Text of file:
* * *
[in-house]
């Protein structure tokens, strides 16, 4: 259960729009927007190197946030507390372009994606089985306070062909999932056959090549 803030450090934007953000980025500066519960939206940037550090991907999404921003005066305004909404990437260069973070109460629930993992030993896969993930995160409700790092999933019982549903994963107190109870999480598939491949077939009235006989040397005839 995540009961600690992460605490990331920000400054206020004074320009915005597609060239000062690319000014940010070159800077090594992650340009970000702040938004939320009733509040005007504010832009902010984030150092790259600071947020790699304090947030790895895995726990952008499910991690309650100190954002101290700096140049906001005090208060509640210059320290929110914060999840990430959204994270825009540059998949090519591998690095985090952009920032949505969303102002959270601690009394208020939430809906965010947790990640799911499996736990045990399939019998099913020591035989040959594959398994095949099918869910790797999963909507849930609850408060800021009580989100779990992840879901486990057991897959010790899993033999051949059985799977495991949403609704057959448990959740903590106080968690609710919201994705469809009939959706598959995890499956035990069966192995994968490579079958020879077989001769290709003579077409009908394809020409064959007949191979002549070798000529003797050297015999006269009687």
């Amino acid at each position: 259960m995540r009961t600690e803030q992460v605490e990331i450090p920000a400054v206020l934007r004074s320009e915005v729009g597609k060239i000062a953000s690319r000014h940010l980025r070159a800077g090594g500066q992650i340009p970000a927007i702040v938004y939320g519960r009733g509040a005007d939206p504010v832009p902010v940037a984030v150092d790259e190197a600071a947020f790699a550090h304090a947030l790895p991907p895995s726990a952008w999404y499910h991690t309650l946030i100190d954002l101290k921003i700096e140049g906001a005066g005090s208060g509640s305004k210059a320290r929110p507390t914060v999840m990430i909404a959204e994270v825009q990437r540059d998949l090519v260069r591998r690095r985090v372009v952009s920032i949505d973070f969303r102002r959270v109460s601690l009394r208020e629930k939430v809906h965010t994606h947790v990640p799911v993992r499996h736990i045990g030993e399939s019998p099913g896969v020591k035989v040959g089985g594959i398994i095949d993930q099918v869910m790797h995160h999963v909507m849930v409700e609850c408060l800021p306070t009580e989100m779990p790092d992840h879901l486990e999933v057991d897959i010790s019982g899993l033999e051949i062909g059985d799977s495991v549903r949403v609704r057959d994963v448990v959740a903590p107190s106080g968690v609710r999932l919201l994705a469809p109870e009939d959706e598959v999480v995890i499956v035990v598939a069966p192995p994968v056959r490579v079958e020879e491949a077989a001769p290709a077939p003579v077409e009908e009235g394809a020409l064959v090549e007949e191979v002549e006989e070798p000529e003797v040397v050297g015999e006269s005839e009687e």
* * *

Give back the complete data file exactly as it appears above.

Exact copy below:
[in-house]
């Protein structure tokens, strides 16, 4: 259960729009927007190197946030507390372009994606089985306070062909999932056959090549 803030450090934007953000980025500066519960939206940037550090991907999404921003005066305004909404990437260069973070109460629930993992030993896969993930995160409700790092999933019982549903994963107190109870999480598939491949077939009235006989040397005839 995540009961600690992460605490990331920000400054206020004074320009915005597609060239000062690319000014940010070159800077090594992650340009970000702040938004939320009733509040005007504010832009902010984030150092790259600071947020790699304090947030790895895995726990952008499910991690309650100190954002101290700096140049906001005090208060509640210059320290929110914060999840990430959204994270825009540059998949090519591998690095985090952009920032949505969303102002959270601690009394208020939430809906965010947790990640799911499996736990045990399939019998099913020591035989040959594959398994095949099918869910790797999963909507849930609850408060800021009580989100779990992840879901486990057991897959010790899993033999051949059985799977495991949403609704057959448990959740903590106080968690609710919201994705469809009939959706598959995890499956035990069966192995994968490579079958020879077989001769290709003579077409009908394809020409064959007949191979002549070798000529003797050297015999006269009687």
């Amino acid at each position: 259960m995540r009961t600690e803030q992460v605490e990331i450090p920000a400054v206020l934007r004074s320009e915005v729009g597609k060239i000062a953000s690319r000014h940010l980025r070159a800077g090594g500066q992650i340009p970000a927007i702040v938004y939320g519960r009733g509040a005007d939206p504010v832009p902010v940037a984030v150092d790259e190197a600071a947020f790699a550090h304090a947030l790895p991907p895995s726990a952008w999404y499910h991690t309650l946030i100190d954002l101290k921003i700096e140049g906001a005066g005090s208060g509640s305004k210059a320290r929110p507390t914060v999840m990430i909404a959204e994270v825009q990437r540059d998949l090519v260069r591998r690095r985090v372009v952009s920032i949505d973070f969303r102002r959270v109460s601690l009394r208020e629930k939430v809906h965010t994606h947790v990640p799911v993992r499996h736990i045990g030993e399939s019998p099913g896969v020591k035989v040959g089985g594959i398994i095949d993930q099918v869910m790797h995160h999963v909507m849930v409700e609850c408060l800021p306070t009580e989100m779990p790092d992840h879901l486990e999933v057991d897959i010790s019982g899993l033999e051949i062909g059985d799977s495991v549903r949403v609704r057959d994963v448990v959740a903590p107190s106080g968690v609710r999932l919201l994705a469809p109870e009939d959706e598959v999480v995890i499956v035990v598939a069966p192995p994968v056959r490579v079958e020879e491949a077989a001769p290709a077939p003579v077409e009908e009235g394809a020409l064959v090549e007949e191979v002549e006989e070798p000529e003797v040397v050297g015999e006269s005839e009687e």